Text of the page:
- Symbolic expression
Freedom of the Press
This part of the First Amendment permits the free distribution of information, ideas, and opinions without constraint, prosecution and interference from the government. There are some restrictions, including things like defamation. Freedom of the press has expanded in recent years to include bloggers. However, bloggers can still be held liable for copyright and/or trademark infringement and defamation.
Freedom of Religion
Born out of the heavy-handed influence by the Anglican Church in England, Thomas Jefferson sought to keep religious over-reach out of the government in the new colonies. He opposed a church’s influence and interference in governmental affairs, and the establishment of a “national religion.” While the high courts continue to debate how it works, this clause establishes the rights of each individual to worship the faith they prefer and as they see fit.
What the First Amendment Defense Act does
So how would the First Amendment Defense Act affect a civil rights case? While it’s currently still just a bill stalled in a committee, the short version is, “To prevent discriminatory treatment of any person on the basis of views held with respect to marriage.” It’s aimed at protecting people based on their religious beliefs when those beliefs conflict with a client or customer in regards to marriage. The bill’s summary states that it would prohibit the federal government from taking action against a person:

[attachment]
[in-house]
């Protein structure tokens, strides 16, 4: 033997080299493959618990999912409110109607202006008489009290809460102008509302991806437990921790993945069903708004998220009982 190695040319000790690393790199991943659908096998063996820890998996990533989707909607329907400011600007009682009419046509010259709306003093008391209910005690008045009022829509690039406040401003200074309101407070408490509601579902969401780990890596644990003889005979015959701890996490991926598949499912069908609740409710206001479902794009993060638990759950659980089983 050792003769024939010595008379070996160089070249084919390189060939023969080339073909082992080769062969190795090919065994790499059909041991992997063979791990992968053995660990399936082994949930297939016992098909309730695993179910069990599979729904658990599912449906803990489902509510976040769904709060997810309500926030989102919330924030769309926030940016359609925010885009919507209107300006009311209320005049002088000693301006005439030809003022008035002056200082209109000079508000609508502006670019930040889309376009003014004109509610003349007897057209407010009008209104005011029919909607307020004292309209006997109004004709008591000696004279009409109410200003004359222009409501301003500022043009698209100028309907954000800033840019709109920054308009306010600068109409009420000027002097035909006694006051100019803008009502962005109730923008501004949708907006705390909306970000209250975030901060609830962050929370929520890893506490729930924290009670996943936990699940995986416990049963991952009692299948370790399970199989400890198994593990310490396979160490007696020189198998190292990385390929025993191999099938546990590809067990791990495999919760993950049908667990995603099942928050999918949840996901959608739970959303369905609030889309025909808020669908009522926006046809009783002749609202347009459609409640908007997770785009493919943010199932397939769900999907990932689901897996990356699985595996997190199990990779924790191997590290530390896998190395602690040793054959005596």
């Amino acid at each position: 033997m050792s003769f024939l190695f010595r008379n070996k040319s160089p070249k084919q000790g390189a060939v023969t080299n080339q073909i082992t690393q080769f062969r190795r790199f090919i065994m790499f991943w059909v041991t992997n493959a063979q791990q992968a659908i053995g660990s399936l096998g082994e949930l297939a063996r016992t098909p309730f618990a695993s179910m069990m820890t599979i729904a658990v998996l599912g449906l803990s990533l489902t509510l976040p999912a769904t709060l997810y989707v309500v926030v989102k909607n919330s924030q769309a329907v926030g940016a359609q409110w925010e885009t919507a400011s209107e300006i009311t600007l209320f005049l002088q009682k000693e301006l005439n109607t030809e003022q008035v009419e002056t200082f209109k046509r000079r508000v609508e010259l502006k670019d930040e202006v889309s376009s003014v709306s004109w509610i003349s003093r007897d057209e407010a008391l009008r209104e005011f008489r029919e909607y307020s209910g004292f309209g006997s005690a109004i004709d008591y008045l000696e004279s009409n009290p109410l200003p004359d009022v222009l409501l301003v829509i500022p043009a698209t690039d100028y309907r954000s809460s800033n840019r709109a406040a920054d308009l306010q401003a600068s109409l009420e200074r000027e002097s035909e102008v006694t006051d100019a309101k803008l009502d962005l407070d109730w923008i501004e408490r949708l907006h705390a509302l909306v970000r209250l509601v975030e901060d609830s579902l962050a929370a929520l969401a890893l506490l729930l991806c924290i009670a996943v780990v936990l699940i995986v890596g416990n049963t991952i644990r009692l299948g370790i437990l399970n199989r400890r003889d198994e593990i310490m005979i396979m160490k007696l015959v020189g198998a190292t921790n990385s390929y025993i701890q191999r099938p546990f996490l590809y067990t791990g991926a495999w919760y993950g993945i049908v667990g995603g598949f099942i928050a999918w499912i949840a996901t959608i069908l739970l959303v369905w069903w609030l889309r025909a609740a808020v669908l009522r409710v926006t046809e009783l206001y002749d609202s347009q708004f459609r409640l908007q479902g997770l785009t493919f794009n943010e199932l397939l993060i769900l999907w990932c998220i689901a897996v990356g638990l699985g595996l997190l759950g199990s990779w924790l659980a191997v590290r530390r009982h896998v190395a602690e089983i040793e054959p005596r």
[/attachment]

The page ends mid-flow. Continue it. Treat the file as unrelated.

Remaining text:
“on the basis that such person believes or acts in accordance with a religious belief or moral conviction that: (1) marriage is or should be recognized as the union of one man and one woman, or (2) sexual relations are properly reserved to such a marriage.“
The bill was created in response to a number of Christian businesses who declined to provide various wedding-related services to same-sex couples. The most famous of these was in Oregon, involving a bakery called Sweet Cakes By Melissa, and two women who had patronized the bakery previously. When the owner’s husband discovered that the wedding cake was intended for a same-sex wedding, he informed them that they would not be able to make that cake, citing religious beliefs. The couple brought legal action in the state of Oregon and won. Since then, the bakery has been fined $135,000 and closed its doors. Other businesses in similar circumstances have been fined, sued or otherwise sanctioned.